• Former First Lady Michelle Obama wears a dress by Naeem Khan, described as a 'nude', when it's anything but. (Bloomberg, Getty Images)Source: Bloomberg, Getty Images
Trying to buy 'nude' make-up or clothing as a woman of colour can be challenging, as the fashion and cosmetic industry often define the shade as peach, beige or ivory.
By
Alana Schetzer

18 Apr 2017 - 2:01 PM  UPDATED 18 Apr 2017 - 2:01 PM

What does ‘nude’ coloured fashion mean? If you’re a light-skinned person, then it’s probably a term that speaks straight to you, providing you with a nude colour choice in underwear, shoes and clothing. But if you’re a woman of colour,then the pale skin shade ‘nude’ in fashion might mean something else entirely.

The colour ‘nude’ is such an accepted term in the fashion industry that when former First Lady Michelle Obama wore a gown by designer Naeem Khan in 2010, he described it as a "sterling-silver sequin, abstract floral, nude strapless gown".

But the truth is, a ‘nude’ gown on Obama would have been a warm chocolate colour and not, as Khan’s gown was, champagne in colour.

The fashion industry has a long history of racism, cultural appropriation and whitewashing. White models are dressed up as Japanese Geishas for Vogue, Native American headwear became a symbol of music festivals and traditional African patterns and fabrics get turned into ‘tribal’ trends mass produced by corporations with no links to the actual artisans.

But to what extent is the lack of flesh-toned options for women of colour the continuation of that racism? The intent behind flesh-coloured clothes and makeup is meant to be just that - nude. It’s meant to blend in and complement your skin and look seamless. And when something is advertised as ‘nude’, what that means is that the colour is some combination of peach, pink and beige.

Choice and language are important in fashion to ensure that women of colour are no longer deliberately forgotten. Nicola Smith wrote a powerful piece for online magazine My Black Matters last year about this exclusion, saying it “blatantly displays the beauty ideals that society imposes on women, particularly black women”.

“This explicit exclusion of women of colour in nude fashion. It is as obvious as saying, that this beige shade is the “norm”, and if you do not look like this, or if your complexion is not close to this you are not beautiful, you do not matter, nor are you even thought of by these huge fashion brands, and couture fashion houses,” she wrote.

Underwear, shoes, foundation and lipstick are the biggest culprits of selling ‘nude’ and ‘flesh’ colours that are hardly flattering to any woman who doesn’t have white skin, blue eyes and blonde hair. There are even skin lightening creams and lotions, which again sends the message that lighter skin is ‘better’.

But to what extent is the lack of flesh-toned options for women of colour the continuation of that racism?

Catering for all shades of nude

There are a handful of fashion and cosmetic companies that are addressing this problem and have expanded their choice of flesh tones, so they flatter more skin tones, from milky beige to dark chocolate. Designer Christian Louboutin, ballet clothes maker Mahogany Blues, shoemaker Kahmune and Nubian Skins, which sells underwear, shoes and hosiery in a wide range of nude shades, are among a steady number of companies that have embraced ‘nude’ – not as a colour but a diverse choice of shades.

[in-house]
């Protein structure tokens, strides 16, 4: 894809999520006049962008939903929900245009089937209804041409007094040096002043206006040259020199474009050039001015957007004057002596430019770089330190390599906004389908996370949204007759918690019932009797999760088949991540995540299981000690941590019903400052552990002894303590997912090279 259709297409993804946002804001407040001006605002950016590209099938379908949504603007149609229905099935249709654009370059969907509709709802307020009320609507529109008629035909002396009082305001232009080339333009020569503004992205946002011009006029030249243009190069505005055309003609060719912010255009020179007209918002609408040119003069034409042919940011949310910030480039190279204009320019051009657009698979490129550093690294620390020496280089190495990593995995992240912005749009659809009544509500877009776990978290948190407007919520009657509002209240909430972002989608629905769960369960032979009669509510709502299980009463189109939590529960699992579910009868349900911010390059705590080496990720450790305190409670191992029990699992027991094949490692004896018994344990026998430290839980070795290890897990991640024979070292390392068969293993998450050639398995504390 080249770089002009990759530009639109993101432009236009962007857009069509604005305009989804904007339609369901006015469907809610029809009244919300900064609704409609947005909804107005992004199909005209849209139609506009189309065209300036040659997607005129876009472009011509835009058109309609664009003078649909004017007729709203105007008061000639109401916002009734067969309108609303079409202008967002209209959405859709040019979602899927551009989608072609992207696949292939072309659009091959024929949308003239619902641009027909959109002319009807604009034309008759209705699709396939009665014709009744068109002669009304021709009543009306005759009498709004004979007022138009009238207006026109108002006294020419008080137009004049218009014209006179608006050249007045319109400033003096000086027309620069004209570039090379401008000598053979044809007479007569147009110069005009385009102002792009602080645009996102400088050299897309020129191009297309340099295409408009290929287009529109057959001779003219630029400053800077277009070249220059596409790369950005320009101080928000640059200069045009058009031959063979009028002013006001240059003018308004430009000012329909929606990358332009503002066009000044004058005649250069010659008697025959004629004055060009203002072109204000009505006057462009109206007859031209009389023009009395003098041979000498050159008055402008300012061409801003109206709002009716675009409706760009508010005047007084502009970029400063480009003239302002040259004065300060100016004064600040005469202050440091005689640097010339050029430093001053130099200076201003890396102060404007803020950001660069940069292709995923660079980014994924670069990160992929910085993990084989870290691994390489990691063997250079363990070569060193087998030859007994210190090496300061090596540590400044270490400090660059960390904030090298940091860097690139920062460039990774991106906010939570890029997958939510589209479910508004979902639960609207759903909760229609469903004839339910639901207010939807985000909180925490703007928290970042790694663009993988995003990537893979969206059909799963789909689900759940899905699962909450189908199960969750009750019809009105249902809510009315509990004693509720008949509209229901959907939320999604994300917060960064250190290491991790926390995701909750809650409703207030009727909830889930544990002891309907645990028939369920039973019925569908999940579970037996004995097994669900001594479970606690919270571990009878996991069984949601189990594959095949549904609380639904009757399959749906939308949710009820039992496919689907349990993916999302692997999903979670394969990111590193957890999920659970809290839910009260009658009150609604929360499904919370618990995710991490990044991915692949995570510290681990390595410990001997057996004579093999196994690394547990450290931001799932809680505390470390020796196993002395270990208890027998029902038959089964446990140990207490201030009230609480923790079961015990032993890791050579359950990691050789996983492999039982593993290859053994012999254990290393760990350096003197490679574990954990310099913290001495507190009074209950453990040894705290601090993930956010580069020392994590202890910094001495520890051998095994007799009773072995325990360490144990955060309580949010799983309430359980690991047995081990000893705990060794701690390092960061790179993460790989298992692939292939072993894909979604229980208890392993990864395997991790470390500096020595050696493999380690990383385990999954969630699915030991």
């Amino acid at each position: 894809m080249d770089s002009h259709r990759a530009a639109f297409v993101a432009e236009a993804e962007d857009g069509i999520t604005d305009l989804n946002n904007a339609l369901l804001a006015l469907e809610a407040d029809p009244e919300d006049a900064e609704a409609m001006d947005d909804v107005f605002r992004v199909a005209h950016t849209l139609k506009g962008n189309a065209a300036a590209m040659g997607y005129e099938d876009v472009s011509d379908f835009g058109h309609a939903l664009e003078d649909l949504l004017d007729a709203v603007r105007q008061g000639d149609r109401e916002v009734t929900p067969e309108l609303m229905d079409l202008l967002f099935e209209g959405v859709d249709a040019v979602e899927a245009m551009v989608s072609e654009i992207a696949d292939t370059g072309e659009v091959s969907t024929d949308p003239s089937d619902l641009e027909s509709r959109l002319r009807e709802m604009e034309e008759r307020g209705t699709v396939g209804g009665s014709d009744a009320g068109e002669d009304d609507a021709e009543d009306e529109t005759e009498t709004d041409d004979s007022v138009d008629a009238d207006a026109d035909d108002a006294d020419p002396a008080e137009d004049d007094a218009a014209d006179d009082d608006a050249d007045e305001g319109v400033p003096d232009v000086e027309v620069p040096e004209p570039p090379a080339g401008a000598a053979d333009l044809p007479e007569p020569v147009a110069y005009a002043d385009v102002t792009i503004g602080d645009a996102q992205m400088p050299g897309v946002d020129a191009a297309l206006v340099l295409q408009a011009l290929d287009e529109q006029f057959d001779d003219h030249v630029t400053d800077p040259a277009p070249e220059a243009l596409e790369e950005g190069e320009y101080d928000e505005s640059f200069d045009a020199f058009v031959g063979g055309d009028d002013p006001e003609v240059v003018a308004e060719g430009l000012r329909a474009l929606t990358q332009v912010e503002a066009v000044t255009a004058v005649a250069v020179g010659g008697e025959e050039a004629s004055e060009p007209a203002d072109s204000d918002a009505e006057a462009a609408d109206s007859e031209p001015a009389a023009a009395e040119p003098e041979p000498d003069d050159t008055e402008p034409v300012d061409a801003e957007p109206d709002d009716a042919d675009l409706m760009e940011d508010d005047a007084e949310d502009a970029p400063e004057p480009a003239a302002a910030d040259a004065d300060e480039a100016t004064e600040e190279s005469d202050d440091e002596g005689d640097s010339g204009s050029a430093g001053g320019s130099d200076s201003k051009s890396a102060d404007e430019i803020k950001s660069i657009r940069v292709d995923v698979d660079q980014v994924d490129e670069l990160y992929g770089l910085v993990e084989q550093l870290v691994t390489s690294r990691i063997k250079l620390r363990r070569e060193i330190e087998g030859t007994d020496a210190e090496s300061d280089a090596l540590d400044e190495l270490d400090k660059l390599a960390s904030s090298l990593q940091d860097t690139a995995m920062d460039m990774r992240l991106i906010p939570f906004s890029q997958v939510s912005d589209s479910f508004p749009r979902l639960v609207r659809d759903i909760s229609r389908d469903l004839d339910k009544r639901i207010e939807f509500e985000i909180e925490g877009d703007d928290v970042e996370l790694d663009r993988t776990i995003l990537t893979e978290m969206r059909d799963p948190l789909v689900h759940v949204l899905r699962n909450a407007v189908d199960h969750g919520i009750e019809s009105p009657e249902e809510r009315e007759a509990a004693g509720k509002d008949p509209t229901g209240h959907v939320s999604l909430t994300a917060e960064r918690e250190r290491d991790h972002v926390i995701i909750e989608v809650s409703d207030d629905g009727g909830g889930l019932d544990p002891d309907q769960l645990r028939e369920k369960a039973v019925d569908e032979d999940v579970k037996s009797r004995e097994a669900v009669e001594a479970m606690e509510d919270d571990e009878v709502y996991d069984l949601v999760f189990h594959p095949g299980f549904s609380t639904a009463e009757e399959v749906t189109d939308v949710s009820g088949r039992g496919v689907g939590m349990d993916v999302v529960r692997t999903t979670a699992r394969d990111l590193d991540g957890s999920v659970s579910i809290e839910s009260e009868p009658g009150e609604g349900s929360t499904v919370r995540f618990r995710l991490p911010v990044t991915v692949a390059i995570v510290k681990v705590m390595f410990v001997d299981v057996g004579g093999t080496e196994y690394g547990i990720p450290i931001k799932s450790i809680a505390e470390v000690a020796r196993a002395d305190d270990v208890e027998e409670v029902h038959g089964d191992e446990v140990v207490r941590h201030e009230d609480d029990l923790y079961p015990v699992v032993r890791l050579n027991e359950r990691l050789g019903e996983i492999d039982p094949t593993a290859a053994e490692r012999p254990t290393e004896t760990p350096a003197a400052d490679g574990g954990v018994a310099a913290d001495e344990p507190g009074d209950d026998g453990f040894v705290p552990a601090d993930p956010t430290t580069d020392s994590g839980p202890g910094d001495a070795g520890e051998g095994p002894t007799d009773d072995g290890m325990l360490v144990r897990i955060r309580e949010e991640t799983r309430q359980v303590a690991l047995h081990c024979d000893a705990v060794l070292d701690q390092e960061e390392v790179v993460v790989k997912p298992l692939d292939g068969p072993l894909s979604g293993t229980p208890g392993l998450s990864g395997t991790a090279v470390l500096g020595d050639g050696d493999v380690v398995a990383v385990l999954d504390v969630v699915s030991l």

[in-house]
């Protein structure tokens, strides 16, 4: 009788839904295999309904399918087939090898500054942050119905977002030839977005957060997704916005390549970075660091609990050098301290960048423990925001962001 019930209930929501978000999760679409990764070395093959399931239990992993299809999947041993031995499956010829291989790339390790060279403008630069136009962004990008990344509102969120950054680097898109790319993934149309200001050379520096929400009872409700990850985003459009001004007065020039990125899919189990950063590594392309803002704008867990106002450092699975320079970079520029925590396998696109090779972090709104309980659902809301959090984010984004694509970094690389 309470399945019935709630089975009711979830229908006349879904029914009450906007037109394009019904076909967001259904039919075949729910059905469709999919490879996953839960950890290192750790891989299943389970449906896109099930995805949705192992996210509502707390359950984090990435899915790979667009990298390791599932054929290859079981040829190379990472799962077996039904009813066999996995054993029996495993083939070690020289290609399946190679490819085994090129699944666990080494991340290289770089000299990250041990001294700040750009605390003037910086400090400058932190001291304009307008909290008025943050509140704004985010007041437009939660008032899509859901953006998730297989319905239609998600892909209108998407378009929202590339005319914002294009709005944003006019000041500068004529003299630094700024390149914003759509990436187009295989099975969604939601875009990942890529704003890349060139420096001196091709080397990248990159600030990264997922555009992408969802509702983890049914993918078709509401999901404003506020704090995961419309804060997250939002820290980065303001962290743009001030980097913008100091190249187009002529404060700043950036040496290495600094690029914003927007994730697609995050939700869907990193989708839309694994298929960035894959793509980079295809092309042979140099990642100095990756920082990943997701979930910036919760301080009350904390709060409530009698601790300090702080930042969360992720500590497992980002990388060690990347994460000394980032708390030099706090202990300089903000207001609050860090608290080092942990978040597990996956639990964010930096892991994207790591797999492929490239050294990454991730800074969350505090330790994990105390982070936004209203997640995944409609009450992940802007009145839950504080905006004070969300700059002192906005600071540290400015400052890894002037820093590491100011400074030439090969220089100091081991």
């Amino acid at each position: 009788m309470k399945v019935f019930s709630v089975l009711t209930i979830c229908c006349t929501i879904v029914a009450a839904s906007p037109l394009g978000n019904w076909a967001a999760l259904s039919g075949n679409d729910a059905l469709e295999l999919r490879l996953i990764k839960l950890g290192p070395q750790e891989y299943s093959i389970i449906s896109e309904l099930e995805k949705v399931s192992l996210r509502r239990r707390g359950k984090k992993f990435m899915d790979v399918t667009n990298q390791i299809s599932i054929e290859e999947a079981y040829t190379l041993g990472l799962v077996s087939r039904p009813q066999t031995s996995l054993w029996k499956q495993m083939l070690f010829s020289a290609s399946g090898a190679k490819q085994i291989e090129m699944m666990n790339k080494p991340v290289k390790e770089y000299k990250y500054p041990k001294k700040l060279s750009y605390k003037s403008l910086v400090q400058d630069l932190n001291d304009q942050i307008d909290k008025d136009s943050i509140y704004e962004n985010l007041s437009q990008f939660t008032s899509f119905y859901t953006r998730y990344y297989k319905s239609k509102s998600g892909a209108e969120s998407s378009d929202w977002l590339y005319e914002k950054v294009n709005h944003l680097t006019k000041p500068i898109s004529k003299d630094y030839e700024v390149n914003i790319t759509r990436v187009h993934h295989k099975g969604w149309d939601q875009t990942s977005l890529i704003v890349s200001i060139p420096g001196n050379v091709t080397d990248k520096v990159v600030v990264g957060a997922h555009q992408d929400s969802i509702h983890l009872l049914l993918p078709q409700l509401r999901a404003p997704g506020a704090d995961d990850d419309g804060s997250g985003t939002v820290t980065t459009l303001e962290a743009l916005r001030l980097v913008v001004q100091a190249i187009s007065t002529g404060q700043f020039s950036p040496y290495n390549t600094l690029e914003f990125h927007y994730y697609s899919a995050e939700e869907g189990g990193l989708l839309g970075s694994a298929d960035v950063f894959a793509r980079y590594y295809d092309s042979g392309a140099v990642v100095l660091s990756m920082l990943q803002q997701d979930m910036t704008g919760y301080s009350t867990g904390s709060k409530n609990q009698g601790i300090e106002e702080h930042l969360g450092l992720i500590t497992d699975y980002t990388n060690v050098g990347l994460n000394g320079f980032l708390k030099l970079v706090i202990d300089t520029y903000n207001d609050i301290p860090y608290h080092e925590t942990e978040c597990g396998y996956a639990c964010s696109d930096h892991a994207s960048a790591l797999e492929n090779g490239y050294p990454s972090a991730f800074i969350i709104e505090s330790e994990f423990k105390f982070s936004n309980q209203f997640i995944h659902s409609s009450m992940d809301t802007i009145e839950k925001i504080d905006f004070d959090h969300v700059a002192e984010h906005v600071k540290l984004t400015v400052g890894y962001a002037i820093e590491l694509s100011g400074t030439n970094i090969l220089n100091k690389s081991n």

There are even multiple shades available in the trusty Band-Aids, thanks to Tru-Color Bandages. The US company, which produces three distinctive shades, was created by a man who adopted three children and was frustrated by the fact that traditional adhesive bandages did not match their skin tones. These are important and positive steps in addressing fashion’s long-standing neglect of so many women.

The cosmetics industry is also slowly playing catch-up. For women of colour, especially in Australia, finding a foundation is a struggle for those with darker skin tones. Most mainstream cosmetic companies only sell shades as dark as what would suit a Caucasian person with a tan. M.A.C, who has long been a campaigner for diversity, sells almost every shade of skin imaginable in foundations, concealers and lipsticks, while Nars, Makeup Forever, Cover FX and Maybelline have expanded their choices.

But the truth is, a ‘nude’ gown on Obama would have been a warm chocolate colour and not, as Khan’s gown was, champagne in colour.

Krissy Turner, fashion coordinator for the UK’s The Telegraph, is of mixed-race heritage. In an article Turner wrote, she highlights just how important it is that all shades of skin have a matching option.

When she put on her ‘nude’ shape-wear, a friend pointed out that they wouldn’t suit being underneath the navy dress she planned to wear.

“She was right, it wasn’t, but they were in fact ‘nude’ as stated on the M&S website I bought them from, they just weren’t my nude,” she writes in her article.

“Instead they looked like ridiculous cycling shorts against my brown legs, and so the debate ended with said friend writing a lovely ‘review’ of the shorts on the site.

“I like to think she prompted M&S to change the name of the shade to what it is now known as:  almond.”

While it may still be some time before big department stores stock a wider range of nude shades, the fact that there are people and companies taking the initiative to come up with their own range of darker nude tones reveals that change is coming.

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